I am currently a senior at New Hyde Park Memorial. The title of my Girl Scout Gold Award project was “Lets Include Instead of Exclude.” The project consisted of different seminars for children from preschool through junior high school with food allergies and other restrictions. I chose to do this for my Girl Scout Gold Award project because I felt I had a lot of knowledge to share on this topic. I grew up with many allergies during my childhood and continue to deal with them.
In President Obama’s “State of the Union Address” he mentioned jobs 47 times. Recently, we’ve heard Governor Cuomo harping about jobs for the Empire State. But if it’s all about jobs, why endorse the raising of the minimum wage, which has resulted in more than a half century of ignominious discreditation. This measure is often greeted with the sound of trumpets; I would much prefer to write a dirge, for the minimum wage is a job destroyer not a job creator.
The minimum wage is a classic example of the indissoluble bond between pet prejudices and public policy; a bias that has become intolerably wearisome. Mandarins duped by the sophistry that because a rose smells better than a cabbage it would also make a better soup. Such moral asseverations are the sanctum sanctorum of the political and cultural dilettantti; a creedal hosanna to give obeisance to that which they know next to nothing about. The minimum wage law is one of those secular, holy doctrines where emotions overrule facts and sound bites supplant understanding.
At the February work session, Mary Harrison, director of guidance, presented information and data on the college admission process at Wheatley. There was discussion regarding recent changes in college admissions and the processes used to assist students in their pursuit of college admittance. The district’s successes in supporting students’ placements in colleges of their choice, as well as important reflection on ways to continue to grow these efforts, were shared.
Moving forward, the District is planning to offer two new courses in the 2013-14 school year. The introduction of a Junior Seminar and Senior Seminar will offer enrolled students an SAT/ACT Prep curriculum while counselors provide targeted assistance on issues related to the college admissions process.
In addition, a workshop is scheduled for high school administrators and staff with an admissions representative from a top-tier school. The admissions rep will share an insider’s view of the college admission process, including maximizing the powerful role of teacher recommendation letters in the college admissions process.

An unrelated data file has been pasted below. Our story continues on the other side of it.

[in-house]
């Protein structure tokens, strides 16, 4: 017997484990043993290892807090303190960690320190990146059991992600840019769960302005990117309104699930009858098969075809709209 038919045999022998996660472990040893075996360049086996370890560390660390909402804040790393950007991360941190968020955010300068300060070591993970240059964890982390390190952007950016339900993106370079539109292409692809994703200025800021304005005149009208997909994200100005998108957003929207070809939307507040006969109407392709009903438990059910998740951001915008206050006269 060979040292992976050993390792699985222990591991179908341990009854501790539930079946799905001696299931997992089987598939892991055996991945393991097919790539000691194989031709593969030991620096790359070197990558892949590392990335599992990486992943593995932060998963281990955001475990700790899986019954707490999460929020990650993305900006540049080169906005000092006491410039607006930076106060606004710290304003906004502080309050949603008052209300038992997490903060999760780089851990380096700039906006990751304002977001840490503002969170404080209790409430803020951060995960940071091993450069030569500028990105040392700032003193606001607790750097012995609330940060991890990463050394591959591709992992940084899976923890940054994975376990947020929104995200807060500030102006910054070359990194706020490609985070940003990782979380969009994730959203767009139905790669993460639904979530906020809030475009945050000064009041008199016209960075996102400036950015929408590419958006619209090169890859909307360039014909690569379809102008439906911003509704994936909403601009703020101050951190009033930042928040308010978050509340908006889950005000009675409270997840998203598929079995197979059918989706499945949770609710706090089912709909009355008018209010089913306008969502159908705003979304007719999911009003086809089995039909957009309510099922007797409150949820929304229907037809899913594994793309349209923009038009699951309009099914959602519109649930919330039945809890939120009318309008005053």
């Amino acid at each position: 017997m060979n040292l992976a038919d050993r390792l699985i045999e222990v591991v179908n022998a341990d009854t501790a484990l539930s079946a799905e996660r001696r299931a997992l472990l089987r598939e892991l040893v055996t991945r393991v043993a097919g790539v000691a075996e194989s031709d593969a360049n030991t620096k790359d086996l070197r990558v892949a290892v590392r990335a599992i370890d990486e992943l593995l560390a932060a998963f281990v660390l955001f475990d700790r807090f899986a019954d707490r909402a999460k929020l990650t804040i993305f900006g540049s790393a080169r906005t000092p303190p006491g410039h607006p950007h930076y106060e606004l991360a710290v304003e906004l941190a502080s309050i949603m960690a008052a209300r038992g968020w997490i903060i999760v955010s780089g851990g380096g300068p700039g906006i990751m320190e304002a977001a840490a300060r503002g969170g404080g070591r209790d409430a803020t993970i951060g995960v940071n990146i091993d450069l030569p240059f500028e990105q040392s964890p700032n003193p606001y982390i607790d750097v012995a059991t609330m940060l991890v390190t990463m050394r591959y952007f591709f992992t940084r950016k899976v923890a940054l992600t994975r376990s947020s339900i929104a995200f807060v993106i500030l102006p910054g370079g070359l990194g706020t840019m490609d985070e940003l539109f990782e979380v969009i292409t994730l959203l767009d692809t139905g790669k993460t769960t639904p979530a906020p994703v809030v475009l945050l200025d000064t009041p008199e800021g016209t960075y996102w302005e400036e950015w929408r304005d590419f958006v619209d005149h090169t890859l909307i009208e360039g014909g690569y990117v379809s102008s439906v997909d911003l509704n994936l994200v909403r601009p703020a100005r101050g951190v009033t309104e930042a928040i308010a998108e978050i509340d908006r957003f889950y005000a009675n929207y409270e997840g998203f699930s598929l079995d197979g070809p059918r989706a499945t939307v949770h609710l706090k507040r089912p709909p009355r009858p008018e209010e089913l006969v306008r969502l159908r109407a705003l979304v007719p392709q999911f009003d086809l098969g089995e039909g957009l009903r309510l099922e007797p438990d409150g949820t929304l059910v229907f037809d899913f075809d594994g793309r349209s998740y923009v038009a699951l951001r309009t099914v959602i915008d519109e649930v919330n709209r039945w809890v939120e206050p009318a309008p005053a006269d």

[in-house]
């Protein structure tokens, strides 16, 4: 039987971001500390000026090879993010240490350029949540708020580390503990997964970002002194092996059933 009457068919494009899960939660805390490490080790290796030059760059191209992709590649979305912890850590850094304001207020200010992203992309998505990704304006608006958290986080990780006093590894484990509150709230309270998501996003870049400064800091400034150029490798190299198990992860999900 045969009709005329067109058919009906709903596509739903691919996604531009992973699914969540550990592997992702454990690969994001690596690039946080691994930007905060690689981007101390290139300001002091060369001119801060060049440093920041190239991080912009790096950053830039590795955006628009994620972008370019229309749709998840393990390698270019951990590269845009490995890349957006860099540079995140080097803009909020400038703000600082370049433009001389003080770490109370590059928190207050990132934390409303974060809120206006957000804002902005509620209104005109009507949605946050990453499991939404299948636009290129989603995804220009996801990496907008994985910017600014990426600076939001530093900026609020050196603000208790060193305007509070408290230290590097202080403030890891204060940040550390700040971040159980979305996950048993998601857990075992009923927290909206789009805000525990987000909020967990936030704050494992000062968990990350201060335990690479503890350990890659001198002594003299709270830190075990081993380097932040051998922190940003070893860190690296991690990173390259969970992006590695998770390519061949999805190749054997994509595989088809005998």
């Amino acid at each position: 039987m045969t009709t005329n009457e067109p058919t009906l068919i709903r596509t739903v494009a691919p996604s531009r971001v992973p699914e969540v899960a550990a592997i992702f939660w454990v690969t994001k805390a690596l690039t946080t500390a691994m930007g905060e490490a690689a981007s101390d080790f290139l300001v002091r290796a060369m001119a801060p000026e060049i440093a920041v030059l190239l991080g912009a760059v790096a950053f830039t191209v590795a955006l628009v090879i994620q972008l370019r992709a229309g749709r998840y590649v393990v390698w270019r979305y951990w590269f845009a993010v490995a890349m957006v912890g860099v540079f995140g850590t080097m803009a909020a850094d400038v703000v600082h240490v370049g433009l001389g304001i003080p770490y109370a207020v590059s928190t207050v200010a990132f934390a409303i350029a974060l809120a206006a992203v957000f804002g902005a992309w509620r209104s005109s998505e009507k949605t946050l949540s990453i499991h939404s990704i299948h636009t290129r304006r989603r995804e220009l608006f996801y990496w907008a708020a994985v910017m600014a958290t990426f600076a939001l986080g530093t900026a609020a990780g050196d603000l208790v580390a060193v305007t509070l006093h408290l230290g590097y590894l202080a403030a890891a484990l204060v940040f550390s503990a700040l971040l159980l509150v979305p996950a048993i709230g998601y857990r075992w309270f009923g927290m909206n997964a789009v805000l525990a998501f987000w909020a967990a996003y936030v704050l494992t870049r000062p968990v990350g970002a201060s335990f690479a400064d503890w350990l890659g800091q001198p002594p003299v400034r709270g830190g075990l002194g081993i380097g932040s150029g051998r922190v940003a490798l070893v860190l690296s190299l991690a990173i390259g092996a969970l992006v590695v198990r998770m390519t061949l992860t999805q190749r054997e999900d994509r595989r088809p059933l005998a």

We’re hitting them in Afghanistan, Pakistan, and Yemen and wherever else we find those committed to waging war on the United States. President Obama has escalated the use of un-manned drones equipped with Hellfire missiles to take out suspected terrorists wherever Jihad is being harvested, even if the targets include American citizens. This is a policy, with a few pertinent reservations, I generally endorse.
I endorse it because any American who takes up arms against his country forfeits his rights of citizenship. I endorse it because the United States is at war with a shadowy enemy taking refuge in lawless territories and hell-bent on mass murdering as many Americans as possible. I endorse it because it has been effective in destabilizing the leadership of Al Qaeda. I endorse it because collateral damage from these high-tech strikes is limited and does not expose American pilots to enemy gunfire.
As Rome and Athens demonstrated two millennia ago, every military, no matter how strong its eternal code, eventually mirrors its society. So women in combat units, in the trenches and on the battlefields should not be all that surprising, which is not to say that it’s a good idea.
In fact, it’s a terrible idea, one that will adversely affect the efficiency, readiness and performance of our armed forces. Most women do not possess the physical strength of the average man; nature, not the male species, has designed it that way. Thresholds that determine combat readiness will not be compromised the military assures us, as if such an unprejudiced expostulation of fairness and human equality would be enough to console the doubters. Well, count me out.